August 23, 2006
Growing up, my family wasn't religious in the traditional sense of the word. Although I was forced to attend not only Sunday School but a Lutheran elementary school, too, I now believe my mother was overcompensating to make up for her very real reservations about the church.
It wasn't until I got older and was in confirmation class that my mother felt free to discuss her feelings candidly. Turns out she thought organized religion was a farce, congregations comprised of hypocrites who cared more about money and social status than showing any signs of true compassion or Christian behavior.
Nevertheless, my minister was a true source of inspiration for me and instilled in me a deep-rooted faith despite my mother's misgivings.
Then came college and like so many young people, I fell out of the proverbial flock, preferring to spend my Sunday mornings nursing hangovers rather than singing my heart out over a hymnal.
And so it went, until I met my future husband and, after some serious badgering from my mother-in-law (she once even left a "Converting to Catholicism" brochure under my pillow!), agreed to not only marry in the Catholic church but to raise my son in the same religion.
In my defense, I gave it my best shot but never felt the same sense of comfort and belonging I'd known in the church of my childhood.
Until we moved to the East End and a good friend brought me to a Protestant church where, for the first time in decades, I felt I'd found my spiritual home.
At the heart of this, of course, was the minister whose sermons warmed a place in my heart that had long been cold, brought tears to eyes long dry with cynicism.
My minister, with his rich, deep voice, spoke a language I had thought I'd never hear again. A language made up of words such as love, caring, compassion and forgiveness. Churches are like hospitals, he said, where the broken congregate to heal, where it is okay to admit we are patients in pain and in need of solace and nurturing.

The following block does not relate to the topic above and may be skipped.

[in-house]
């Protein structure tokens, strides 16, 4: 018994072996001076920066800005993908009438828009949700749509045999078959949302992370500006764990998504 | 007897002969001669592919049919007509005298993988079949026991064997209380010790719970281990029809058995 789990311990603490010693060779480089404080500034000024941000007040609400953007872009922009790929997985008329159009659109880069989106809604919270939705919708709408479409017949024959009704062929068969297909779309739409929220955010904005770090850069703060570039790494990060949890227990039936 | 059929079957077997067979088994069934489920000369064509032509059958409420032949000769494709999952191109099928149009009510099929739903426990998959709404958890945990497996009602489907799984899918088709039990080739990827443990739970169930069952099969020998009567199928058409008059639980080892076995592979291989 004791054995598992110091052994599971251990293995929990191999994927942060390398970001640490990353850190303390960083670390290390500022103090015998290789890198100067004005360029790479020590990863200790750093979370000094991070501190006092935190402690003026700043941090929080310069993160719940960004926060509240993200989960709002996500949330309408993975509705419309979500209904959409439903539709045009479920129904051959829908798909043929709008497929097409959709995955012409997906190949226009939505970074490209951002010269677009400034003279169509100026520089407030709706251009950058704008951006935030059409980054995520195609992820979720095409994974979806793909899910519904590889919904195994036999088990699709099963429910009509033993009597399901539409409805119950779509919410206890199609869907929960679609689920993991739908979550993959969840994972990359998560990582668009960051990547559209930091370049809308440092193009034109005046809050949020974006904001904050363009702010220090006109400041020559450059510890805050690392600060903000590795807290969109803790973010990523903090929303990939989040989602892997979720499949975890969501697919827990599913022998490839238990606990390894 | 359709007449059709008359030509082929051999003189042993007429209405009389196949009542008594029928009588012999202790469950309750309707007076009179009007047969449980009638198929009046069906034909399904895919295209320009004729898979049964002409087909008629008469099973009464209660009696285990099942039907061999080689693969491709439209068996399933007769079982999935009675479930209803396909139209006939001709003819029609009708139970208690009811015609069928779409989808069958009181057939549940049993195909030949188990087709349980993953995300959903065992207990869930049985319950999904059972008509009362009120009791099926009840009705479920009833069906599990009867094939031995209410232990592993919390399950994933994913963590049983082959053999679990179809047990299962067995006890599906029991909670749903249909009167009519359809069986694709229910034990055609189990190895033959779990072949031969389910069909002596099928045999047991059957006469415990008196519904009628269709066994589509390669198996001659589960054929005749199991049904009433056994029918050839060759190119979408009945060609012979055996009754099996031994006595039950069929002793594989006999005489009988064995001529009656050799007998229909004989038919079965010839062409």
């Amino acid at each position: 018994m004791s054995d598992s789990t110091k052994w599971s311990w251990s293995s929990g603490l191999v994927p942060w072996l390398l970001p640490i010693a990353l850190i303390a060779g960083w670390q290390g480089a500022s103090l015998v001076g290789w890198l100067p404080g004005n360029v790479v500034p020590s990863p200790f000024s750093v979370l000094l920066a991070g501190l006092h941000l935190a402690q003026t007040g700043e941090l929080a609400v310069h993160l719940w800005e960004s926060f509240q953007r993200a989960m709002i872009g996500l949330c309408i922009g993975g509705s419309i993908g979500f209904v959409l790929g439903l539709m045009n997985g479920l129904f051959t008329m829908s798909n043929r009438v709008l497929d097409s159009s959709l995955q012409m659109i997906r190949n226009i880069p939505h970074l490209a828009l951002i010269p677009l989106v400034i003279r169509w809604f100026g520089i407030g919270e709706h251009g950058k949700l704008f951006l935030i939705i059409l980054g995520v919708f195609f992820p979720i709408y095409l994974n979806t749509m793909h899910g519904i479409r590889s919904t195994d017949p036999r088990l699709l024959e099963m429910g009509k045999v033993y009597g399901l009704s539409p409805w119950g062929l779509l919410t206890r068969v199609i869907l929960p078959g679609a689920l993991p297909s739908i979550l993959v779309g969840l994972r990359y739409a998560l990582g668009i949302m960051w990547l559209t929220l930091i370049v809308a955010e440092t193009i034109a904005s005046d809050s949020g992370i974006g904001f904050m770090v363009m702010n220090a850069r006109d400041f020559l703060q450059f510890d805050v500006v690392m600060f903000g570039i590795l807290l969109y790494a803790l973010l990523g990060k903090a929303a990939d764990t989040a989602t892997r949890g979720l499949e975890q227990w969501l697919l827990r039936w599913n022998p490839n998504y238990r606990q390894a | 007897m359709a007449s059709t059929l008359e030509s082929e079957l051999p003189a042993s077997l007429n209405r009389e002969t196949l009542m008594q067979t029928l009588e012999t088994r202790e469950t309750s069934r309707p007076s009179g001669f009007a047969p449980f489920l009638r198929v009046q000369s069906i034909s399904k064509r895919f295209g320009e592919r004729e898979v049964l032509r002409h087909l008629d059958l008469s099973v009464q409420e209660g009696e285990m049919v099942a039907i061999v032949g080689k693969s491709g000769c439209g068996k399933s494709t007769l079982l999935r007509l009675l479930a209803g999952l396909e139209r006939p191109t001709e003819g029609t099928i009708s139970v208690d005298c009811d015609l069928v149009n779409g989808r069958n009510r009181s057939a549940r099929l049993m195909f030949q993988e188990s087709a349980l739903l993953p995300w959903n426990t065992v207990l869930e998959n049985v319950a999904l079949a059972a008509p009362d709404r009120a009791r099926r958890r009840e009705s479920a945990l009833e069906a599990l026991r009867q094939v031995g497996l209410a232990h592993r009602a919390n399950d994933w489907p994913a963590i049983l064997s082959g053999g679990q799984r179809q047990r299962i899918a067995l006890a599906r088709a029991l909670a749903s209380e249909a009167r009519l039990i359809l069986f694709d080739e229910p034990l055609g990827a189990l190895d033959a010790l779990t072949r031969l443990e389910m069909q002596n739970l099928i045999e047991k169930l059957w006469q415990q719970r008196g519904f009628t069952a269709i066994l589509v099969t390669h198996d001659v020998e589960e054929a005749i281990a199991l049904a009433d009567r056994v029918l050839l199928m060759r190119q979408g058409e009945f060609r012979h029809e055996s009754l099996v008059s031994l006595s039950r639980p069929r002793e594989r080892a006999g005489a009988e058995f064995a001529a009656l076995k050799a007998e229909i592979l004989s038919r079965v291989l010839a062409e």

My minister was the only one who showed up every single day that my son was hospitalized after being diagnosed for the first time with Type 1 juvenile diabetes. I called the church in a panic before seven in the morning, after Billy had told me, sobbing, that surely God hated him and that's why He'd made him different from the other kids.
My minister was there before nine — he must have gotten in the car only seconds after receiving the message — bringing with him Charlie Brown DVDs and prayer and giving my little boy back his faith.
It is a bond that's deepened over the years, with a friendship that extended beyond the bounds of duty — such as when he showed up to help set up the volleyball net at Billy's last birthday party on the beach — and culminating this year when my son was confirmed.
And so it was with shock that I read a letter I received last week announcing that our beloved minister was resigning. The reasons themselves are unimportant, except for the fact that he left with a heavy heart over an internal church political situation.
The bottom line is that my minister is gone on a leave of absence. I never got to say good-bye. Neither did my son.
We can only hope that he returns soon, so we can embrace him and welcome him home.
All too often, I think we forget that our spiritual leaders are still people. Men and women, just like us, with hearts that can be broken and sorrows too heavy to bear alone. And yet, they pick a career geared toward fighting against the modern tide of cynicism. They recognize a human race intent upon self-destruction and yet, choose to campaign for life and love and forgiveness.
Not an easy gig. But thank God they go for it.
I guess this is an open letter of thanks. I can only hope that somehow, my minister gets the chance to read this and knows how much he has touched my life and that of my son. He has given me back my faith forever. And for that, I will be forever in his debt.